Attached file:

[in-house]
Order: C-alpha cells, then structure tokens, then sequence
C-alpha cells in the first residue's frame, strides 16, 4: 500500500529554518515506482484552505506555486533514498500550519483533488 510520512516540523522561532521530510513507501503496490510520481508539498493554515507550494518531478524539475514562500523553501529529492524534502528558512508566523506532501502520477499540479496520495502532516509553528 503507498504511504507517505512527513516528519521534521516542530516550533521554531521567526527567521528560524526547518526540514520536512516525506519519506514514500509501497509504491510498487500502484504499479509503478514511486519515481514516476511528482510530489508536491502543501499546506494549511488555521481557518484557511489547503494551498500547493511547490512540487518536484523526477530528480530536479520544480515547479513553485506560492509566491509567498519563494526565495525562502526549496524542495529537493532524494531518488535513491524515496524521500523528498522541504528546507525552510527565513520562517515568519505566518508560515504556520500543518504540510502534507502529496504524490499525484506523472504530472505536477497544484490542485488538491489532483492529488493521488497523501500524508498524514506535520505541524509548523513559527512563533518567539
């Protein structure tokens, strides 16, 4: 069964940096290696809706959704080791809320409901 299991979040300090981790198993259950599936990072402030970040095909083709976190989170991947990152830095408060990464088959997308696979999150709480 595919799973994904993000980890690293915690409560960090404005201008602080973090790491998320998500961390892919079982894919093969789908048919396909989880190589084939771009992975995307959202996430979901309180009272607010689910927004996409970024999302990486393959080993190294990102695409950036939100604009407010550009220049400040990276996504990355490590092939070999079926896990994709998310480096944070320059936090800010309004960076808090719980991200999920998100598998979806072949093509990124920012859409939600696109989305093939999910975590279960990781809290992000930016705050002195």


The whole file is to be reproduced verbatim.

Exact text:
[in-house]
Order: C-alpha cells, then structure tokens, then sequence
C-alpha cells in the first residue's frame, strides 16, 4: 500500500529554518515506482484552505506555486533514498500550519483533488 510520512516540523522561532521530510513507501503496490510520481508539498493554515507550494518531478524539475514562500523553501529529492524534502528558512508566523506532501502520477499540479496520495502532516509553528 503507498504511504507517505512527513516528519521534521516542530516550533521554531521567526527567521528560524526547518526540514520536512516525506519519506514514500509501497509504491510498487500502484504499479509503478514511486519515481514516476511528482510530489508536491502543501499546506494549511488555521481557518484557511489547503494551498500547493511547490512540487518536484523526477530528480530536479520544480515547479513553485506560492509566491509567498519563494526565495525562502526549496524542495529537493532524494531518488535513491524515496524521500523528498522541504528546507525552510527565513520562517515568519505566518508560515504556520500543518504540510502534507502529496504524490499525484506523472504530472505536477497544484490542485488538491489532483492529488493521488497523501500524508498524514506535520505541524509548523513559527512563533518567539
């Protein structure tokens, strides 16, 4: 069964940096290696809706959704080791809320409901 299991979040300090981790198993259950599936990072402030970040095909083709976190989170991947990152830095408060990464088959997308696979999150709480 595919799973994904993000980890690293915690409560960090404005201008602080973090790491998320998500961390892919079982894919093969789908048919396909989880190589084939771009992975995307959202996430979901309180009272607010689910927004996409970024999302990486393959080993190294990102695409950036939100604009407010550009220049400040990276996504990355490590092939070999079926896990994709998310480096944070320059936090800010309004960076808090719980991200999920998100598998979806072949093509990124920012859409939600696109989305093939999910975590279960990781809290992000930016705050002195």